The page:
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US backtracks on terror claim against Tunisian man


NEW YORK (AP) — The government revealed Tuesday that it is offering a plea deal that may result in freedom for a Tunisian man who last year was accused of plotting to build a U.S.-based terrorism cell and radicalizing a Canadian man charged in a train derailment plot.

Assistant U.S. Attorney Michael Ferrara announced the offer in federal court in Manhattan at a pre-trial hearing for Ahmed Abassi.

The plea would be to charges of making false statements and possessing an identification document with intent to defraud the United States. Abassi has pleaded not guilty. The false statements charge carries a maximum of five years in prison while the other charge, a misdemeanor, carries a potential sentence of up to one year in prison.

Ferrara said federal sentencing guidelines would call for a sentence of up to six months in prison if the government declines to ask for a terrorism enhancement at sentencing. If it did, the guidelines would call for six years in prison, he said.

Assistant Federal Defender Sabrina Shroff said her client has not yet decided whether to accept the deal or go to trial. He has been incarcerated without bail since his arrest.

Abassi was arrested at John F. Kennedy International Airport on April 22, 2013, five weeks after he arrived from Canada and began being watched by law enforcement.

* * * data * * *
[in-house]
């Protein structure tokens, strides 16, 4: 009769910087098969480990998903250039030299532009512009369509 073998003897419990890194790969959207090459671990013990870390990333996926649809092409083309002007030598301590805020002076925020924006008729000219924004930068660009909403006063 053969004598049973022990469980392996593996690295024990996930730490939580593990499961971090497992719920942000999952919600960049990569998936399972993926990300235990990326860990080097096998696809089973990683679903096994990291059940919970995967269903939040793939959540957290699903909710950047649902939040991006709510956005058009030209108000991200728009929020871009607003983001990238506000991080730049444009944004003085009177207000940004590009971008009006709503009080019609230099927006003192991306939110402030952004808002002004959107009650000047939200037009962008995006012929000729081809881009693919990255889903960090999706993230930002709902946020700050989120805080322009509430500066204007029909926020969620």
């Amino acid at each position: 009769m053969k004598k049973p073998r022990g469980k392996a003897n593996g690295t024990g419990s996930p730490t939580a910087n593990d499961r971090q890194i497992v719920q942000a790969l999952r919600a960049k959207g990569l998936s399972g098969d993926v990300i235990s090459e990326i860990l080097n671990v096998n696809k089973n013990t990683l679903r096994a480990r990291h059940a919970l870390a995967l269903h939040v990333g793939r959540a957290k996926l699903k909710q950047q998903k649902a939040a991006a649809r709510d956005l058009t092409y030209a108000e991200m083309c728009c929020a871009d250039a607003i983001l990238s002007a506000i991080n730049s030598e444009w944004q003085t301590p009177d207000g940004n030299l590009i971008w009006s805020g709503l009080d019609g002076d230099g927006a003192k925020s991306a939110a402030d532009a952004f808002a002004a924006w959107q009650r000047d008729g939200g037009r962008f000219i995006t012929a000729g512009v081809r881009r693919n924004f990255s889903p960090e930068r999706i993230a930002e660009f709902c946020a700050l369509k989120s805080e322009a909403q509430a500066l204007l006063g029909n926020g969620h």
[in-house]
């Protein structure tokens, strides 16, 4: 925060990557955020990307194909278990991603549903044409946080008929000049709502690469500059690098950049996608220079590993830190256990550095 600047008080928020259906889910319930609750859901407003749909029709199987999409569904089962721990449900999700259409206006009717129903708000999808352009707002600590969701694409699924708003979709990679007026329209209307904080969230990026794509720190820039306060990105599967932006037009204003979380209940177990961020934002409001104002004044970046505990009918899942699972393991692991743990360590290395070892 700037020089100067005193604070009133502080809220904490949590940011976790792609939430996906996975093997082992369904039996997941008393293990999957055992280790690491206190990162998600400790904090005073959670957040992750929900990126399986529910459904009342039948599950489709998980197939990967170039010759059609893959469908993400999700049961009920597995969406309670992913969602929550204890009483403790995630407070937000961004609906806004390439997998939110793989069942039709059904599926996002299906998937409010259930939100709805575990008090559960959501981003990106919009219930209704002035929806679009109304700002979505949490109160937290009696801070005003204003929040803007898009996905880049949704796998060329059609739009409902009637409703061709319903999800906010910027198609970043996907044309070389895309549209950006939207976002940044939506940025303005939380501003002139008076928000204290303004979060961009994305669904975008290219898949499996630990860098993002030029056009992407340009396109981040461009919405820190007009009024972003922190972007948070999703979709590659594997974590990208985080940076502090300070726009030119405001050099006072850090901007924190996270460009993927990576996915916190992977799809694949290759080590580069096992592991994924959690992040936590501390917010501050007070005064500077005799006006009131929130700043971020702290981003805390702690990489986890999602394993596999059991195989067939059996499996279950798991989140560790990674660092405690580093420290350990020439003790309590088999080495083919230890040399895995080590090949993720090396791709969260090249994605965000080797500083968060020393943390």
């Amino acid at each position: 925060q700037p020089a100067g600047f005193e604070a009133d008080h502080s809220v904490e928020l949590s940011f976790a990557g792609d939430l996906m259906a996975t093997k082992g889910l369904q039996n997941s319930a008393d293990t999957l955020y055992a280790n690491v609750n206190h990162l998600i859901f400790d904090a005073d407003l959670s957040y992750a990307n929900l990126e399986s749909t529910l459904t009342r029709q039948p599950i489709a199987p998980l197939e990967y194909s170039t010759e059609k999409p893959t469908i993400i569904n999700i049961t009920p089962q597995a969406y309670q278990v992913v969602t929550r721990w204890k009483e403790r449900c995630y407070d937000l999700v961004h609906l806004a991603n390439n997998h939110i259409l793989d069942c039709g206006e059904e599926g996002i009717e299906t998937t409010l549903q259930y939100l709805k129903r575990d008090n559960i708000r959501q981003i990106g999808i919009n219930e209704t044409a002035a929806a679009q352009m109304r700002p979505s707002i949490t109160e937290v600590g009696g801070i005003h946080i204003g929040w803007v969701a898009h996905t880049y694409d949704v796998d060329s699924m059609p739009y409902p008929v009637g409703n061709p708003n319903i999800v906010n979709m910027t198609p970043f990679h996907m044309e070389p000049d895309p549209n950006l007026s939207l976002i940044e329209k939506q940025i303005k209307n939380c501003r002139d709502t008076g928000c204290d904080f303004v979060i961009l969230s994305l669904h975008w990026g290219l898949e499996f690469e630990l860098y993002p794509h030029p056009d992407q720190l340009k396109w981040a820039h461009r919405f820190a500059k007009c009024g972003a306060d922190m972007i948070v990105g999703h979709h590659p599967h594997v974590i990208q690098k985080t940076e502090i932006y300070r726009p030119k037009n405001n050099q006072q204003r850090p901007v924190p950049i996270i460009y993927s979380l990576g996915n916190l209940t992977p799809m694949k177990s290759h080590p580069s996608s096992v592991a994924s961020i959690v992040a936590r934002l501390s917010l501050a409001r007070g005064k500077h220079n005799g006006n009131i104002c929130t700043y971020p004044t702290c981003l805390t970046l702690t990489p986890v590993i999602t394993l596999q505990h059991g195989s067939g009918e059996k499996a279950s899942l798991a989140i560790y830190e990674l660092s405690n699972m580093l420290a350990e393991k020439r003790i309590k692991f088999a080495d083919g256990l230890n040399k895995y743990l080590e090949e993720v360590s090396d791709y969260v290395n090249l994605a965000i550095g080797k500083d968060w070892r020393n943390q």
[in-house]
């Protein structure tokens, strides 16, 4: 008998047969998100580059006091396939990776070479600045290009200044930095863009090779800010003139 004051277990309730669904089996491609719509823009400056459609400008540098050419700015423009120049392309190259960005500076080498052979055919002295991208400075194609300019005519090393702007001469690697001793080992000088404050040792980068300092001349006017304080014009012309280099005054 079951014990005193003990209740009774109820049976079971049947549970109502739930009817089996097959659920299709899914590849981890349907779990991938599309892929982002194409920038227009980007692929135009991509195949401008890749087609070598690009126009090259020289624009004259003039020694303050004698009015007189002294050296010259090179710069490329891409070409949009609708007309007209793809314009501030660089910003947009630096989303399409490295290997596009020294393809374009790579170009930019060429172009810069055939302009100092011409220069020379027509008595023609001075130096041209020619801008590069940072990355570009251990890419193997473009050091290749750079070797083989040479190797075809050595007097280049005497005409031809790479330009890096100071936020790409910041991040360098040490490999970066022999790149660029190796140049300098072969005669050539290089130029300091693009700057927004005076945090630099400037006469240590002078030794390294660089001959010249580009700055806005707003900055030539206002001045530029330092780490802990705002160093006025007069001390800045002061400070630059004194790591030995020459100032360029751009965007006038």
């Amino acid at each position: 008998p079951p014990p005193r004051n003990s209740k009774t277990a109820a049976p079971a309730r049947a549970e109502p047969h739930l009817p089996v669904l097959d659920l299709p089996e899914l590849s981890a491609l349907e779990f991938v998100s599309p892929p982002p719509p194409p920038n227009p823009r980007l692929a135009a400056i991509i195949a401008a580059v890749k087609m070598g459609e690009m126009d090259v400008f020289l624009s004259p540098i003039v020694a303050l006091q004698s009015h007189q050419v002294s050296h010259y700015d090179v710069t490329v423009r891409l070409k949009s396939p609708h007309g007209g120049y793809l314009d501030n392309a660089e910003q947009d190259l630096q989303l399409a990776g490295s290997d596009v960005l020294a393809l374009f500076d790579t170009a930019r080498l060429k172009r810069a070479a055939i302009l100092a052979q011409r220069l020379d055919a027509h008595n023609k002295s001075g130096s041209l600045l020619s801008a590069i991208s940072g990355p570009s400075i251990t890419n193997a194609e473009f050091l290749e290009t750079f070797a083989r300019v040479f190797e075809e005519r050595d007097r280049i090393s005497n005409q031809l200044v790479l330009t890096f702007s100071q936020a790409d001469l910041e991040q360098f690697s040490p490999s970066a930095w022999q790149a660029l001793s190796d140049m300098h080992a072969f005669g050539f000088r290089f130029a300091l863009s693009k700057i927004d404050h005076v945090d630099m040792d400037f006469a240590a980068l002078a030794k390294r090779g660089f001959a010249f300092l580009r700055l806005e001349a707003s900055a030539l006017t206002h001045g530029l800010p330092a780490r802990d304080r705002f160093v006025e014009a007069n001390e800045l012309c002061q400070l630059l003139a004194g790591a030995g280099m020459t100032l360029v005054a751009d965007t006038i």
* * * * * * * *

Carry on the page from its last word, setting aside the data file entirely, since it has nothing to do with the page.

Authorities said Abassi met regularly with an undercover FBI agent and with another Tunisian citizen, Chiheb Esseghaier, who later was arrested in Canada in the plot to derail a train that runs between New York City and Montreal.

Prosecutors had claimed Abassi had radicalized Esseghaier, who was charged in Toronto with conspiring with al-Qaida members in Iran in the plot. He is awaiting trial.

Manhattan’s top federal prosecutor, Preet Bharara, said a year ago that Abassi wanted to remain in the United States to commit acts of terror and develop a network of terrorists that could use the U.S. as a base to launch international attacks.

Shroff told U.S. District Judge Miriam Goldman Cedarbaum on Tuesday that Abassi was entrapped by the government after an undercover agent provided him with a life of luxury in downtown Manhattan.

She said the government sought to “build up a case that they thought would be the case of the century which never came to bear because Mr. Abassi refused to engage in any concrete plan of terrorism.”

Ferrara said the United States does not currently seek to ask for a terrorism enhancement to the sentence if he accepts the deal, but said prosecutors could eventually decide to do so. He also said Abassi would have to agree to be deported if he pleads.

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